Clearly these economic conditions are not robust and this slow-growth environment is good for equity REIT investors. As Jordan Sadler with KeyBanc explains:
This gradual recovery in demand, slow recovery in demand, is good for real estate because you're soaking up space, and it's not yet robust enough to translate into new supply. Real estate landlords and owners are not yet at a point, because the economy's prospects are so muted, where they're looking to speculate in any significant way and looking to go out and build excess capacity. So the risks of oversupply are very low, by and large, throughout the space.
The Fed's earlier stimulus actions, along with prevailing economic conditions and unfettered access to capital markets among REITs, have also driven down required returns for real estate and, in turn, pushed down cap rates -- which equates to higher property valuations.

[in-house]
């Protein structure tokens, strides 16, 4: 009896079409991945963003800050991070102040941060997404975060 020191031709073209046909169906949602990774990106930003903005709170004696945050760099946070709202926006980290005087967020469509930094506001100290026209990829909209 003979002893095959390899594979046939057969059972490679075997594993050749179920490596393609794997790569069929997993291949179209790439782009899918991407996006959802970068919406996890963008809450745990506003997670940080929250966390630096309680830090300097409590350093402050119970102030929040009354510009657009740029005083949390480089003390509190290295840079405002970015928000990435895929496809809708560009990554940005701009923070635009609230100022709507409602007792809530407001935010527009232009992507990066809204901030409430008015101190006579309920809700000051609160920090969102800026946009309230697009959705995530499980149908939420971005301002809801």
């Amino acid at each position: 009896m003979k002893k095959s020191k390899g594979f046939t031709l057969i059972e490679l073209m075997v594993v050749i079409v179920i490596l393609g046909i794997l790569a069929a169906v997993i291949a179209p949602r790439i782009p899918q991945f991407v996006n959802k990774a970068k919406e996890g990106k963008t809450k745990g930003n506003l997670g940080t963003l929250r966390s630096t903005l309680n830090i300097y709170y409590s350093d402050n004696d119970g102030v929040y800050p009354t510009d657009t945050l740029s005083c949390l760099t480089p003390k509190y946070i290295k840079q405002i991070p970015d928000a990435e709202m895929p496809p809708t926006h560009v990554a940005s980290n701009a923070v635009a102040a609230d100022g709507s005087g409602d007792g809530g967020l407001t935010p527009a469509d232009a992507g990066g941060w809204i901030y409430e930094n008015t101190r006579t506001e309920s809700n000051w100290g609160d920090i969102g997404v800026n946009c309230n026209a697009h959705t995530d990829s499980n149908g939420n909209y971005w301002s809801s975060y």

KeyBank's Sadler explains that the firm is "an advocate of the 'risk on' trade." He adds that his firm "likes the shopping centers . . . and the industrial REITs all year long." And he "thinks we're in an environment where the economy is gradually recovering, and you don't need to pay a premium for quality, and lower leverage, and things that are just going to be safer."
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